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RoleMapper Team
April 23, 2021

We frequently come across organisations who are trying to solve the job description conundrum. Those organisations who know, or have heard, that job descriptions have the potential to unlock talent and diversity.

However, when we ask them; “tell me about how job descriptions are created in your organisation? Who owns this process” We are often met with a laugh and a comment along the lines of “Ha, well now that’s a question!”

More often than not, the process of creating job descriptions is a bit all over the place with no one clear owner. In many organisations it is a process that crosses multiple functions - with each group wanting different outcomes from the job description.

For example, some companies have a reward function who use job descriptions for grading and benchmarking. Managers create job descriptions to help them define and build out their teams.

At the end of the process is recruitment who try to do their best at translating hundreds of different versions of job descriptions into content that will be appealing to the outside world.

Understanding definitions is the first step to making the change

Essentially, these organisations are correct in thinking that job descriptions are important. We at RoleMapper say that they sit at the epicentre of an organisations ability to attract, recruit and retain talent. But if you attempt to embed and scale a change to your job descriptions, without systematically changing how the process works, you will be left chasing your tail.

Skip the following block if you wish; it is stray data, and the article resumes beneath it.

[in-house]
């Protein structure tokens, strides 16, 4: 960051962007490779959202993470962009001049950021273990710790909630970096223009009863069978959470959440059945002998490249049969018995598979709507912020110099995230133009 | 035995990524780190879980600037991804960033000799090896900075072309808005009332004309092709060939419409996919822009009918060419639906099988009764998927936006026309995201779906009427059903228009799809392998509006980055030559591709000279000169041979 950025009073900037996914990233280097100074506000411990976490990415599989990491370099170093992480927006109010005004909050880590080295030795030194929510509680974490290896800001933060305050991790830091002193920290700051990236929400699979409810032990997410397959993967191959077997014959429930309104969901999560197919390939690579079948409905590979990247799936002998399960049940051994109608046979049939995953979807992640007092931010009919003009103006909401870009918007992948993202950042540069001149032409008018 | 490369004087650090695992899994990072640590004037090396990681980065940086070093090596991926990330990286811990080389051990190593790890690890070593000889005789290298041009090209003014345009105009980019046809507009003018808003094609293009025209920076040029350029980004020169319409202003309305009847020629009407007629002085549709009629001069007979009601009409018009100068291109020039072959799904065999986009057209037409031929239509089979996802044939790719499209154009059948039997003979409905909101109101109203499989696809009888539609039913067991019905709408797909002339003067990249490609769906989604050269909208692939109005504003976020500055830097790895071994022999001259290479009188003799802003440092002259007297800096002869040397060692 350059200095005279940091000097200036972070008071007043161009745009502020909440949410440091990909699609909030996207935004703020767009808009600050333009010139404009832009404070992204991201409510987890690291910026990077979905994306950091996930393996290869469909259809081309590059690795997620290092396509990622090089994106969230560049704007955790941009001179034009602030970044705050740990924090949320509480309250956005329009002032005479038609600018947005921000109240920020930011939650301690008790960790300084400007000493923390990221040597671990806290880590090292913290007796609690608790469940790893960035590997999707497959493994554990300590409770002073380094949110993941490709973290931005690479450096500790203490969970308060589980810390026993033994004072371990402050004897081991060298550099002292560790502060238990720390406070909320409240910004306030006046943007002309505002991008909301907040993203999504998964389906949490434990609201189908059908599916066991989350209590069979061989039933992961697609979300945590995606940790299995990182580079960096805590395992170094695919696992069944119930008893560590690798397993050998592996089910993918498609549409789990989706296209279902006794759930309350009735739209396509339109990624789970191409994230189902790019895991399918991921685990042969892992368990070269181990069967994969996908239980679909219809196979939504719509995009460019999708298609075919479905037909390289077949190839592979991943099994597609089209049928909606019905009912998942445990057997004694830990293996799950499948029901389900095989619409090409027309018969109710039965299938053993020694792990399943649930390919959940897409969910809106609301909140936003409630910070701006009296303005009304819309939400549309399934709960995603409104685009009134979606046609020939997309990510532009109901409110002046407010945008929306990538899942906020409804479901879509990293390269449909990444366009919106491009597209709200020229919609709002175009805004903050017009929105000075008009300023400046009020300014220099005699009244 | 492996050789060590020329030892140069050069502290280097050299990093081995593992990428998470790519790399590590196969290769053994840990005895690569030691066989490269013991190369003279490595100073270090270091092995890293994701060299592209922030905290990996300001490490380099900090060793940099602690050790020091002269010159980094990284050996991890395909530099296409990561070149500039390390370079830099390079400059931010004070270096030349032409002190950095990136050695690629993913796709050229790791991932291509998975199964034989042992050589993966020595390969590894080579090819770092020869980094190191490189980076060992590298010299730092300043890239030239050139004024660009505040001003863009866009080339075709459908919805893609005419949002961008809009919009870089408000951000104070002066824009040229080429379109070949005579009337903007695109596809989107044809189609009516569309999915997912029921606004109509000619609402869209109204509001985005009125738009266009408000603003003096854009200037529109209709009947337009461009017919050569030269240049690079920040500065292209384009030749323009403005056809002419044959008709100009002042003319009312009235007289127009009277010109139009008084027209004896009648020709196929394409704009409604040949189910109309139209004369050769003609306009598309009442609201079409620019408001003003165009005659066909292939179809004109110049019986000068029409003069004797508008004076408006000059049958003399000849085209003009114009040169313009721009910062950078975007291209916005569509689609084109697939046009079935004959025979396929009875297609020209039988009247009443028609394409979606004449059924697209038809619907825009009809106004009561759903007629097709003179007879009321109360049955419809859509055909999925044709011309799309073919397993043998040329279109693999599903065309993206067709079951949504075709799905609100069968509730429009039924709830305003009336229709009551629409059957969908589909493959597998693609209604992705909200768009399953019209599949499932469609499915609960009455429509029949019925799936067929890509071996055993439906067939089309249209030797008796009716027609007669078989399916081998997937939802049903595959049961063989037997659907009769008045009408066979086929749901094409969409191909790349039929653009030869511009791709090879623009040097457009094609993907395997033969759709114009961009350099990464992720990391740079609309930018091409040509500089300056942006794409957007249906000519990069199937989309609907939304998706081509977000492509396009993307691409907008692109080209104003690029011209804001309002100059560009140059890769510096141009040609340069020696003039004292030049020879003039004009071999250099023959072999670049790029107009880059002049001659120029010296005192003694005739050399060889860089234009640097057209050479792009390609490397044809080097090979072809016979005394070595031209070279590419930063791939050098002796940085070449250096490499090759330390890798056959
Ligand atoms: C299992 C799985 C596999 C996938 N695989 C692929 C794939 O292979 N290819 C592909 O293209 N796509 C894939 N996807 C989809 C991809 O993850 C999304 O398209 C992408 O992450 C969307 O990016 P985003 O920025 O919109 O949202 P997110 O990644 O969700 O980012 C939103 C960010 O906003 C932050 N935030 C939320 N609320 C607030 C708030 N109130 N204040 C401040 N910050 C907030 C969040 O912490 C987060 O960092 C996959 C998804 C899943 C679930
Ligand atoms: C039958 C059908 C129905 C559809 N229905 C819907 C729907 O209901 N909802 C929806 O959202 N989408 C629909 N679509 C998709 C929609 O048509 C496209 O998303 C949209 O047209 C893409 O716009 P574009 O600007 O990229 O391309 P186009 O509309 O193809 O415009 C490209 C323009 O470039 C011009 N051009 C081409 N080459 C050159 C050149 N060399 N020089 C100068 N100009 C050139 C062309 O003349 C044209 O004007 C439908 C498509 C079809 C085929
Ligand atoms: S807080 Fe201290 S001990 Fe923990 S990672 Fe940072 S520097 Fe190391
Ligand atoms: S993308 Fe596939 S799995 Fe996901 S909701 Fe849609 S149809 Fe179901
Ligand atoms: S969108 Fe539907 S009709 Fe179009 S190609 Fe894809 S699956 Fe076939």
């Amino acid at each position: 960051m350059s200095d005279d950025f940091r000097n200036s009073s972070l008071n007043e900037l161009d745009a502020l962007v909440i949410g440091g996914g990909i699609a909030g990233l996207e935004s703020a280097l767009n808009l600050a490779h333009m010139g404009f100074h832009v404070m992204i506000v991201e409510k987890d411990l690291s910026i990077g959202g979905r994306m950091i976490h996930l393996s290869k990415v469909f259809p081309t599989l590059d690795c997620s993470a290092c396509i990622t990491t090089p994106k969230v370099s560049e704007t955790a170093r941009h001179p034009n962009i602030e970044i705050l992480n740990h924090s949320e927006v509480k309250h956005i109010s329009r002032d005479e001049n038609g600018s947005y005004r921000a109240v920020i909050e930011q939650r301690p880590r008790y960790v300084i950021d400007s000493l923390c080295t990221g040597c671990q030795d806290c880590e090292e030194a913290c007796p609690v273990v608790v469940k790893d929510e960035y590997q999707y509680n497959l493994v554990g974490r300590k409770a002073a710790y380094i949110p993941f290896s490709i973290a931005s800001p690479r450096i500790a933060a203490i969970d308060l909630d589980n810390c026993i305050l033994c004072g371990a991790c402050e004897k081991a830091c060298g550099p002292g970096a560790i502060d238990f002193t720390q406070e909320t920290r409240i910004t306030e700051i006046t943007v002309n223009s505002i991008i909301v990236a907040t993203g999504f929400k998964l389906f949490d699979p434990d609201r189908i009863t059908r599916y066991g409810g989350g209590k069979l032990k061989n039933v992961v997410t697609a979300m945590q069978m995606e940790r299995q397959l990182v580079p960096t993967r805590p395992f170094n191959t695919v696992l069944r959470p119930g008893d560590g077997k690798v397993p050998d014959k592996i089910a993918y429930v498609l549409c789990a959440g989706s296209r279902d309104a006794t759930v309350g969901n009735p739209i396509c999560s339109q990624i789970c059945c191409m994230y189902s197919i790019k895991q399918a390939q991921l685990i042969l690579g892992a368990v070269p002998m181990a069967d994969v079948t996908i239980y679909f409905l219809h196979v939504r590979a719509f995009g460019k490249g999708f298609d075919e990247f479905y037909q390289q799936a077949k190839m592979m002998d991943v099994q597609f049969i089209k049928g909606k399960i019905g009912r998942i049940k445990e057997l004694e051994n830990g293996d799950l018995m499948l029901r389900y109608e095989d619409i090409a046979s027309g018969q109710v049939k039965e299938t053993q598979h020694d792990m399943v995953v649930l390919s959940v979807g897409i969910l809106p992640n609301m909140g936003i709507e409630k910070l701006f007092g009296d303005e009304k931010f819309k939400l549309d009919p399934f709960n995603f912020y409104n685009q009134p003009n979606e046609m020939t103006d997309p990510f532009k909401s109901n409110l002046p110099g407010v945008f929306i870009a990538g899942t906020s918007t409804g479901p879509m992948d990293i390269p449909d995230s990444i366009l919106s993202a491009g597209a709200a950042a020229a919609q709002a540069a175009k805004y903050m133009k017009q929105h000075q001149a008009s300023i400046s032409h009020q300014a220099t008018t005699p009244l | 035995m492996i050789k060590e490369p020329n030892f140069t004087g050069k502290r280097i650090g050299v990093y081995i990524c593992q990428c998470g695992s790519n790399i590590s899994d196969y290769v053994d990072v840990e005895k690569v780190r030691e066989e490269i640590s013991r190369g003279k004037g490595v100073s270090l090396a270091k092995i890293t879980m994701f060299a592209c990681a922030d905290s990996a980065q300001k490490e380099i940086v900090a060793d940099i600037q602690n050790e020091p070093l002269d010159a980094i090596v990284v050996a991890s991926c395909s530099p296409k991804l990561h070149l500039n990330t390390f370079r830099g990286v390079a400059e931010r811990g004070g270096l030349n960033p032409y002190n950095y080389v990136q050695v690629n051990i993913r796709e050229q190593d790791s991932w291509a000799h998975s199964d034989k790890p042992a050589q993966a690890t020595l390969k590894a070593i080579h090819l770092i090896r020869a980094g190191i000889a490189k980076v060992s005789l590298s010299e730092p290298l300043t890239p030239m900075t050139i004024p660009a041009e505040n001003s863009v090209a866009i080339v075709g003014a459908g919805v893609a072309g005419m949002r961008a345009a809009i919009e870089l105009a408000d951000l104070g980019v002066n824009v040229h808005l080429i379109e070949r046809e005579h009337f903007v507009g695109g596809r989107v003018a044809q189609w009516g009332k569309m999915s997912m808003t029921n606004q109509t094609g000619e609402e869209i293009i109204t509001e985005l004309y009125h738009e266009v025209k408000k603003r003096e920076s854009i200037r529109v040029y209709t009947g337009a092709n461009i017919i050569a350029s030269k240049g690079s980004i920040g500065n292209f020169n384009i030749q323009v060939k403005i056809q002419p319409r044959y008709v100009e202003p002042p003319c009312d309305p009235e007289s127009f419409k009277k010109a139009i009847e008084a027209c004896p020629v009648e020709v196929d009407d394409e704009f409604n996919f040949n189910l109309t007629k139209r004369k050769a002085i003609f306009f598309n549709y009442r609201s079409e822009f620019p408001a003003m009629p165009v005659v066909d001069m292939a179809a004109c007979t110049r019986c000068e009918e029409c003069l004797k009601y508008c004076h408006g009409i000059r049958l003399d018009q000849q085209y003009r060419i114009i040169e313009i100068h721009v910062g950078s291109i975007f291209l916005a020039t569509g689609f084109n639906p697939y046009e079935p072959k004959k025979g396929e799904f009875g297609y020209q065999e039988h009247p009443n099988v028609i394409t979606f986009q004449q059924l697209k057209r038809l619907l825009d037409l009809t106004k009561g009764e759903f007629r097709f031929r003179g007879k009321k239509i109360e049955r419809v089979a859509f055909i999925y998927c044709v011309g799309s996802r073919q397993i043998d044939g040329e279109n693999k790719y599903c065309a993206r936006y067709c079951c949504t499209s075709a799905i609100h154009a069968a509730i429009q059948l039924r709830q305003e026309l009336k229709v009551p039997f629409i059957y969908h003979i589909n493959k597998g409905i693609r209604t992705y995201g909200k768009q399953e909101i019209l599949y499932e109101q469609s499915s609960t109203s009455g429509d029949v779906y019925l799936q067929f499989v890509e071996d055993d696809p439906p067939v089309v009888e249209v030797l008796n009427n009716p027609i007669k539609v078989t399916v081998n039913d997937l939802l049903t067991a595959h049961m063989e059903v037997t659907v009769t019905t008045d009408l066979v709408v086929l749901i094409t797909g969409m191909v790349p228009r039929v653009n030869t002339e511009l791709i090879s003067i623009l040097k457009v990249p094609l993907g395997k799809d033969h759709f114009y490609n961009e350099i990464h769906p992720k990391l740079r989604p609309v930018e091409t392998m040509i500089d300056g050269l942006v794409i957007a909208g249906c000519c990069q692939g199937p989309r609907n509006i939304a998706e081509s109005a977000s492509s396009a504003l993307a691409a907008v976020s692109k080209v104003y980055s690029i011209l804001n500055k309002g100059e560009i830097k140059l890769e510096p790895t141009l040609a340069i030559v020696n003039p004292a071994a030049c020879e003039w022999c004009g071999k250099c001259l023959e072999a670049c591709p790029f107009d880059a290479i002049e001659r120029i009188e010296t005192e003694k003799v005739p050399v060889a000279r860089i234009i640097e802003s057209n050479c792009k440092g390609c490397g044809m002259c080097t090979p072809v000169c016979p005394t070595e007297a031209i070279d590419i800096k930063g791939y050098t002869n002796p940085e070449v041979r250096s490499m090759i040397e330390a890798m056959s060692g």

The start of any change initiative, no matter how big or small, should always starts with a vision of the future, defining the change and a view of the current state.

We thought it would be helpful to clarify a few definitions around the whole area of job descriptions.  We hope these will help you articulate and identify the change you need to make in your organisation to enable great inclusive job descriptions.


The process of designing the role

Job design is the process of actually designing a role. It is the process by which organisations define and divide the tasks that need to be done in order to carry out the work or service that needs to be delivered.

The Job design process helps determine responsibilities, accountabilities, deliverables and decision-making within the role. It also helps define inputs, outputs and interactions of the role, the key factors that influence the role, as well as how, where and when it must be performed.

Job design brings all these elements together to configure and create roles that motivate an employee to deliver the job successfully or attracts prospective candidate applications.


The output of the job design process

A job description is an internal document that provides all the detail about a role. It is a critical tool that describes the purpose, responsibilities, activities and outputs of a role. It helps us define the knowledge, skills, experience and capabilities that a person will need to enable successful delivery.